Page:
The sorts of roles the children are given include flipping bricks and loading cars. However, they are not officially employed by the quarry owner, so they only get half the wage that an adult would make, despite being exposed to the same environment and many of the same risks.
For all quarry workers the work itself is extremely dangerous. Clouds of dust rise, refusing to dissipate, blocking vision and making it hard to breathe. In a desperate attempt to make breathing easier, labourers often wear homemade masks fashioned from old pieces of cloth even in the sweltering heat, yet they are only of limited use.
The continuous exposure to the heavy dust can have a hugely detrimental impact on the labourers’ lungs resulting in many diseases in the long term.
The equipment used to cut the rocks into brick shapes are usually old, rusty and unsheathed, as the quarry owners are reluctant to spend more money buying modern, and much safer equipment.
One specific piece of key equipment is an electronic machine with two serrated metal blades used to cut through the hard white limestone rocks. A recurring accident in the quarries is when one or both of the metal pieces suddenly detach from the machine while working. The result has led to injuries including loss of limbs.
Getting decent monetary compensation is not always possible and filing an official case at the police station can result in a case being dragged out in court for years. A prospect that the family of the injured can rarely afford.
Alla al-Dakhly of the syndicate comments: “When an injury occurs, the quarry owner pays the family two or three visits, provides a car for them to transport the injured worker to the hospital and pays for the treatment,” he says. “People here are simple; after all of that, when they are offered 20,000 pounds (about $3,000) they often have no option but to gratefully accept.”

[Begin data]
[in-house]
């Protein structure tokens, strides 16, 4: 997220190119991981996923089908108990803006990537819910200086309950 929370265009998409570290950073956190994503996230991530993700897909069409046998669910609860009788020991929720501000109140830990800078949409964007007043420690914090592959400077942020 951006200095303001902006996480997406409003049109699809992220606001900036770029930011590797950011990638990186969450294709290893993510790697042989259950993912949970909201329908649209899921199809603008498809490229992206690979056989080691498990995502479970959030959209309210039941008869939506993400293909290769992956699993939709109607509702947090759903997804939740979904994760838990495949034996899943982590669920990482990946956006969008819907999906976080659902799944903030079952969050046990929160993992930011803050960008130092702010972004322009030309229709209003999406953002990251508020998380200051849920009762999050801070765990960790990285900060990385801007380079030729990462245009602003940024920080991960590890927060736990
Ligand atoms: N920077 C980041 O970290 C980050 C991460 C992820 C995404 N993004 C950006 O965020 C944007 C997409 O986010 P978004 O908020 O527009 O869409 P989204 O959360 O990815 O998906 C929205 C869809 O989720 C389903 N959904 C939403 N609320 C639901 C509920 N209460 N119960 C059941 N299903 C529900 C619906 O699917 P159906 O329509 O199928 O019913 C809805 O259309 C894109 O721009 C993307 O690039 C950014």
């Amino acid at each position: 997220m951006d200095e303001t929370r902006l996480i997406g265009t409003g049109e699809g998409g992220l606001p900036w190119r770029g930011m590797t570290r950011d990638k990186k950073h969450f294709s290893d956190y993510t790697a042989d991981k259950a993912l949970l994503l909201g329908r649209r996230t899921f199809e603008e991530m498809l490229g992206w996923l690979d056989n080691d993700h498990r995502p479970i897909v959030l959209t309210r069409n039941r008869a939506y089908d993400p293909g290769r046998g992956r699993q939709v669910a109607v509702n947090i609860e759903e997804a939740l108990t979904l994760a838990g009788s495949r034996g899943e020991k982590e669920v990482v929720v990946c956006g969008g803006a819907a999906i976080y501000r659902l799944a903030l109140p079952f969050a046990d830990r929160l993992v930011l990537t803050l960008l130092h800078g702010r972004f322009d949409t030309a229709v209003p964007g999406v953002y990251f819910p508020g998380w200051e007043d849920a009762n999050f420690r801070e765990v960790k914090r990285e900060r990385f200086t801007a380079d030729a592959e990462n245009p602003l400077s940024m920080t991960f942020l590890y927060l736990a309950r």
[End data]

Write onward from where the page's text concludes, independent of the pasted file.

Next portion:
Things started to change in the quarries last May when the government applied an old law that was annulled and had not been in use for the last 60 years. It forces the quarry owners to pay six times the tax they already pay the government. Publicly the reason is to aid the government’s quest to find new sources of income, as Egypt’s budgetary crisis keeps deteriorating under Sisi’s rule.
However, the workers themselves have their own interpretation for this sudden decision. Abd al-Aati Hamada, a 41-year-old farmer who started working in the quarries five years ago for the extra cash he makes there, had his own religious perspective about this issue. “Allah is punishing the greedy owners for their mistreatment of the poor labourers.” He then quotes Prophet Muhammed’s saying: "The things that befall you are the result of your own actions."
Others believe that there is another and more practical reason behind the government’s decision. At least 50 percent of the quarries were forced to shut down with their owners offering them for sale as a result of their inability to pay the new tax.
The buyer for these quarries was the army, according to Tarek abd al Baset, a 29-year-old worker, who said: “The army had this deal with Ibrahim Mahlab, the former prime minister. He would simply raise the tax so that the owners would be forced to sell the quarries to the army, who of course don’t pay any taxes.”